Customers know what they want. Are you listening??

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Photo credits – wordpress, Wikipedia, adobe.com,noobpreneur.com

Virtual Assistants to Virtual Data Brokers…

“Ok Google!! What next?”

The way the Virtual assistant world is shaping up, at least in the consumer space, I wonder how dependencies will shape up as we learn and unlearn new ways of life. Google Now is a god send for sure, half of the time as I unlock my phone for one reason or another (most of the time it’s just habit!!), I inadvertently look at the google now page and smile – as it tells me that I should be all set for my upcoming trip to Delhi in two days and that it’s damn hot as always). The other half is…what who wants to read this and why should I listen to this song. You are left for more and I wonder why Google can’t pull it off with the army of great engineers at their disposal.

Challenge accepted, however it’s not an easy problem to crack. After all of us are dissimilar at so many levels that building an engine which learns me and responds/ interacts with me in a totally personalized way is still a dream.

Having said that, how about the enterprise world. Let’s look at an organization. Although there are different stakeholders and departments, the processes that define the organization, the language, the interpretation of numbers, the implicit and explicit understanding has a lot of similarity and hence makes it a good candidate to model. To build a system like this – what should be the starting point? Most of the enterprises have internal insights group that becomes the one department working with research vendors, internal stakeholders in answering business queries and helping businesses with insights. Most of the time the challenge with the insights group is that they spend a lot of time in administrative work – working with vendors, ensuring research is done in time, is of quality and then working on business queries that come to them at unpredictable rate.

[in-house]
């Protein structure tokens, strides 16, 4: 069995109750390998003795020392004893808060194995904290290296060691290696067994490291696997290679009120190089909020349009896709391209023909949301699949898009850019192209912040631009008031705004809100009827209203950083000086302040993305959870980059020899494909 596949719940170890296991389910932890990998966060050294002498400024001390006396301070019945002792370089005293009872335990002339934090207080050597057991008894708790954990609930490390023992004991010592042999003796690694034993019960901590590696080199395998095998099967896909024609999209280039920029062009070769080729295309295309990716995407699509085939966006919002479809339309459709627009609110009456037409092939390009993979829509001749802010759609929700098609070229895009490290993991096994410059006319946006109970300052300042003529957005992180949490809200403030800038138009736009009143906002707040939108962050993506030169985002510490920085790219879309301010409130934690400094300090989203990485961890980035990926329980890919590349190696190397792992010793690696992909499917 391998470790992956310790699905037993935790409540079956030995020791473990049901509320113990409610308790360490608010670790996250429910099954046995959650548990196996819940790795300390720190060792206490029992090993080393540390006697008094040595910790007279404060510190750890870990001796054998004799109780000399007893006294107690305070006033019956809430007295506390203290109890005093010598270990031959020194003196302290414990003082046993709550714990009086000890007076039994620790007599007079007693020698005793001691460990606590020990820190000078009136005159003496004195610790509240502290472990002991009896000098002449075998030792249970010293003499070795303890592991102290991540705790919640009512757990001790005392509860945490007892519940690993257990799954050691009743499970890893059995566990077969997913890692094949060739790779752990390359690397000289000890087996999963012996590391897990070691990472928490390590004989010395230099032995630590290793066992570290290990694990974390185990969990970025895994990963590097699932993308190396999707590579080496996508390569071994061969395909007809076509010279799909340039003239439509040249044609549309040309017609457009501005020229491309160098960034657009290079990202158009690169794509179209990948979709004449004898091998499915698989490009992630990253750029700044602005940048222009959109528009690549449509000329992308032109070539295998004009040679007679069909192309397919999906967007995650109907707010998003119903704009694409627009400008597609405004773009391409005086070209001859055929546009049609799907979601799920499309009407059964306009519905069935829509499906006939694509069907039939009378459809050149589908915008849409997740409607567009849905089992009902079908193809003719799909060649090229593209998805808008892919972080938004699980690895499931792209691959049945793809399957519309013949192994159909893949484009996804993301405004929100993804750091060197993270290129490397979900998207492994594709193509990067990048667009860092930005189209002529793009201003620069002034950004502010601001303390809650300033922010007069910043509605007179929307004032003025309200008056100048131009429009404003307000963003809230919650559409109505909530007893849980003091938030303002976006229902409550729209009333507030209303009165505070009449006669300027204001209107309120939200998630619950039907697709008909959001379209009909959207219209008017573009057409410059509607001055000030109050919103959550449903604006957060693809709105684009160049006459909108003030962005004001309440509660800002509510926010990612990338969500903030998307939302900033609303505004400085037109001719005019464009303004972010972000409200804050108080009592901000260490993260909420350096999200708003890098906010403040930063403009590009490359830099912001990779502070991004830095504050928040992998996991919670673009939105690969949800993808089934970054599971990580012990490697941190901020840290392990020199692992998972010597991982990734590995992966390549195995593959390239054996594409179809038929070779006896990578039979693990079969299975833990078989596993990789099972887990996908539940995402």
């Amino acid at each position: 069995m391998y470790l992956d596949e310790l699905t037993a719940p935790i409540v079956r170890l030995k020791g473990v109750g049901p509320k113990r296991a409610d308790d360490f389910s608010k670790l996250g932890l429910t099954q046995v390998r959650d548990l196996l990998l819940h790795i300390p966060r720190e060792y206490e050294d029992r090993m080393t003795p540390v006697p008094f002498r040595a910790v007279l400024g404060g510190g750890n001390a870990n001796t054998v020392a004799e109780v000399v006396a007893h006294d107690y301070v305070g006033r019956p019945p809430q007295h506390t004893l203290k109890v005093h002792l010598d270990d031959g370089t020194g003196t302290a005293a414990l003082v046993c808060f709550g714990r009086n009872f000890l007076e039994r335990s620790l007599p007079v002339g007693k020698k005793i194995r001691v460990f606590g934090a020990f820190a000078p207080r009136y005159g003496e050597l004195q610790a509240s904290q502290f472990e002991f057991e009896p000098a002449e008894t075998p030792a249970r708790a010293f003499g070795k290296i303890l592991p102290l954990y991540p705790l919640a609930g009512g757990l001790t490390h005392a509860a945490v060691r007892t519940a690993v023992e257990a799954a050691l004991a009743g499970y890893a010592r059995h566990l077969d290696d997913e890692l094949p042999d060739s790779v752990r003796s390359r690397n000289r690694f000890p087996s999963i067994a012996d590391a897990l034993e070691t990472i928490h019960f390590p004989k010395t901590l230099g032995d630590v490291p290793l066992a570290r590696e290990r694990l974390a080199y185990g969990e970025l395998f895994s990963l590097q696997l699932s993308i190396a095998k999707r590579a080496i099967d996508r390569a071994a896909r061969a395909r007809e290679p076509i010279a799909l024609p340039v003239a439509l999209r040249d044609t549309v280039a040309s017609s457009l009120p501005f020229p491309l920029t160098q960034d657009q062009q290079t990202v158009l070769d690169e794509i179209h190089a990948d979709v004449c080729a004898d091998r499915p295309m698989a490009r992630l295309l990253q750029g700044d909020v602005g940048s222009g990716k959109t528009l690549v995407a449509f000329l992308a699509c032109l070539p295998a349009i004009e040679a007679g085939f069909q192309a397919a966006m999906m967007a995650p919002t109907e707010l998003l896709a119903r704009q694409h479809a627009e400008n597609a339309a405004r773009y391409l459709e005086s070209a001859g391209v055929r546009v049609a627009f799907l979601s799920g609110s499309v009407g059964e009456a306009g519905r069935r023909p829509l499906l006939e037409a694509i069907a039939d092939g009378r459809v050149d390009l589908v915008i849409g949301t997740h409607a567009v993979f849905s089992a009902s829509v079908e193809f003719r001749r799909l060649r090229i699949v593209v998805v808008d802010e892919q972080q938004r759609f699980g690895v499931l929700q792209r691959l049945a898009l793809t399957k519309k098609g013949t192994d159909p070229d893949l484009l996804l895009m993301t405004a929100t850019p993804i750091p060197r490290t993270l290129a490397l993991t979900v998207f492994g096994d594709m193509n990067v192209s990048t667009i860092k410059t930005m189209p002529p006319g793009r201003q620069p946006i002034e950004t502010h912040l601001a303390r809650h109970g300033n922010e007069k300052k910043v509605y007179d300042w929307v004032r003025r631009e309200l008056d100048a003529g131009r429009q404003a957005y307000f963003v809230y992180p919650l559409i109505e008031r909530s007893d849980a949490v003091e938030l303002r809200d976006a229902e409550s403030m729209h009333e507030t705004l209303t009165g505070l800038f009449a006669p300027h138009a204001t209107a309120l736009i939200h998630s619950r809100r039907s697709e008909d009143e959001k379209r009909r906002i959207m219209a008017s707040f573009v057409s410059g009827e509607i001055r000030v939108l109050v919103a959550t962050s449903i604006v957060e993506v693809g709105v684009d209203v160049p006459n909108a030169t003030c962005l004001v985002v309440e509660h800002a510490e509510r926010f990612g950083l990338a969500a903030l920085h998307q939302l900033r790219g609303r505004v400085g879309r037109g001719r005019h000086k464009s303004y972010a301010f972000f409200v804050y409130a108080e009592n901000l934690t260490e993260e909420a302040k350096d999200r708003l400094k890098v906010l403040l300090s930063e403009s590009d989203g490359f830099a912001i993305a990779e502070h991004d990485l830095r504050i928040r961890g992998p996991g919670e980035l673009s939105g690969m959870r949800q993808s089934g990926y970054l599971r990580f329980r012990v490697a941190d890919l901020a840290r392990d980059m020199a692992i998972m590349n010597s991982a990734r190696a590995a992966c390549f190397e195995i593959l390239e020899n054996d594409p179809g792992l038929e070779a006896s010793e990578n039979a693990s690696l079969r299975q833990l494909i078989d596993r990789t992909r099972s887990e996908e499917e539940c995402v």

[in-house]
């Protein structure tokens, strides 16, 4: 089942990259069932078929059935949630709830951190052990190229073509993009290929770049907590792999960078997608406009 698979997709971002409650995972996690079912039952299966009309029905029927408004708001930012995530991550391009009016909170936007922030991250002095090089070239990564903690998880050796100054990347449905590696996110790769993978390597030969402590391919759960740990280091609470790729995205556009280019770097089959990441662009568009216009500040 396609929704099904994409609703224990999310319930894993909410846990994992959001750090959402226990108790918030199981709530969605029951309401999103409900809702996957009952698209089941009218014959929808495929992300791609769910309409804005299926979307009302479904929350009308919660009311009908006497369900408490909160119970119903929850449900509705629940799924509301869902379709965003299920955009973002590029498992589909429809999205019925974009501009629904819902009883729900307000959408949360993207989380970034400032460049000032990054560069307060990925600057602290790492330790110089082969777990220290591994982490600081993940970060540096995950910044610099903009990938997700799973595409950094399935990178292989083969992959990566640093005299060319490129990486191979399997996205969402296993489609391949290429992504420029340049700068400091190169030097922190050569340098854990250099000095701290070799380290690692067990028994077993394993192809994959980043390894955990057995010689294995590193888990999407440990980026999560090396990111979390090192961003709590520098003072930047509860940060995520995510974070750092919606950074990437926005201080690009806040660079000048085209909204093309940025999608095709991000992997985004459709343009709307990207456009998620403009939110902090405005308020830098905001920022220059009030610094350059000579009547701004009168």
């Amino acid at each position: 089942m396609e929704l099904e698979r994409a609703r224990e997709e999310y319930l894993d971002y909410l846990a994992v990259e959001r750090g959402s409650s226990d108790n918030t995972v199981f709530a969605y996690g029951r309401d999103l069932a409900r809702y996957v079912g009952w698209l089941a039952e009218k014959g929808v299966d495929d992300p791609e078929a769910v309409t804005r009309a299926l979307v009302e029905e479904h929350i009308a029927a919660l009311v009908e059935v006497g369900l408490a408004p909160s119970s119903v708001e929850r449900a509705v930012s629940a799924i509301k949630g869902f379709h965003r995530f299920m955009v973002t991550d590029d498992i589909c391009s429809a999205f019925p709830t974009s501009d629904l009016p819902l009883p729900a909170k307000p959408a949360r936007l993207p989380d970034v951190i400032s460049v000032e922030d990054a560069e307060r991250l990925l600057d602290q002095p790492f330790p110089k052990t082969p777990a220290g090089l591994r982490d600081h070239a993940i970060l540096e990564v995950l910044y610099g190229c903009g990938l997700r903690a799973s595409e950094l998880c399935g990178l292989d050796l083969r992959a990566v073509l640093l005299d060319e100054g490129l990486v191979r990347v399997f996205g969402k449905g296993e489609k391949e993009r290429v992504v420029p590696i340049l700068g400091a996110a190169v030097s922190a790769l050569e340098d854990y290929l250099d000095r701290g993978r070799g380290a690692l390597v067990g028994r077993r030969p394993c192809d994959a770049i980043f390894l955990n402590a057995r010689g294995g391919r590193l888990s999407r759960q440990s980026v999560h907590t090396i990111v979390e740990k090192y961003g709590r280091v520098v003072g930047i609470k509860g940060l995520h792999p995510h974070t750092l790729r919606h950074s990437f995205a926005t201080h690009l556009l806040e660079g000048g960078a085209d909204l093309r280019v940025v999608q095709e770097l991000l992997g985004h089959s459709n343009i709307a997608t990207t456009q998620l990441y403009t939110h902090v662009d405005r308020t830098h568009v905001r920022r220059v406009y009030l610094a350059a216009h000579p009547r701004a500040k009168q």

Imagine a situation, where the insights team & the business teams have a data insights assistant at their call.

“Ok Doodle!!” “What is the screen size preference of segment A in China”

“Ok Doodle” “Forecast our current sales performance for the rest of the year”

This will not only free up a lot of time, it will also help the insights group in focusing on more complex studies. Mind you – the backbone of building a model like this will be the learnings that the machine will infer from the general behavior of the insights team. In my mind solving this has a larger purpose for organizations and will open up the next frontier of battle royale. Till that time –

“Ok Google” “Make me Sleep now”

Ashish Rishi, AVP Analytics

Follow: @rishilost

Appscape

Every now and then a trend picks up steam and starts to become a go to solution within a vertical and sometimes across verticals as well. Example: Hot these days (or may be dying already!!) is the 360 degree view of the customer. The ability of an organization to be able to see all customer data points in a simple connected framework.

The advantages of a comprehensive view are obvious, reminds me of the perennial problem we face in India, where without any centralized view all government departments do their bit in pieces – so a fresh road is laid today ( possibly because election dates are coming !!!) and the same road is dug out the very next day for laying fibre optic cables. (a la focus on connectivity is a must!!).

A customer service rep not aware of the loyalty status of the customer, using a hard tactic to upsell where the customer doesn’t ever make a purchase in that department. A lot of these dots can be connected and improved upon if – information is made available to all, made relevant and contextual. Which is achieved keeping customer at the centre and creating a 360 degree view of him.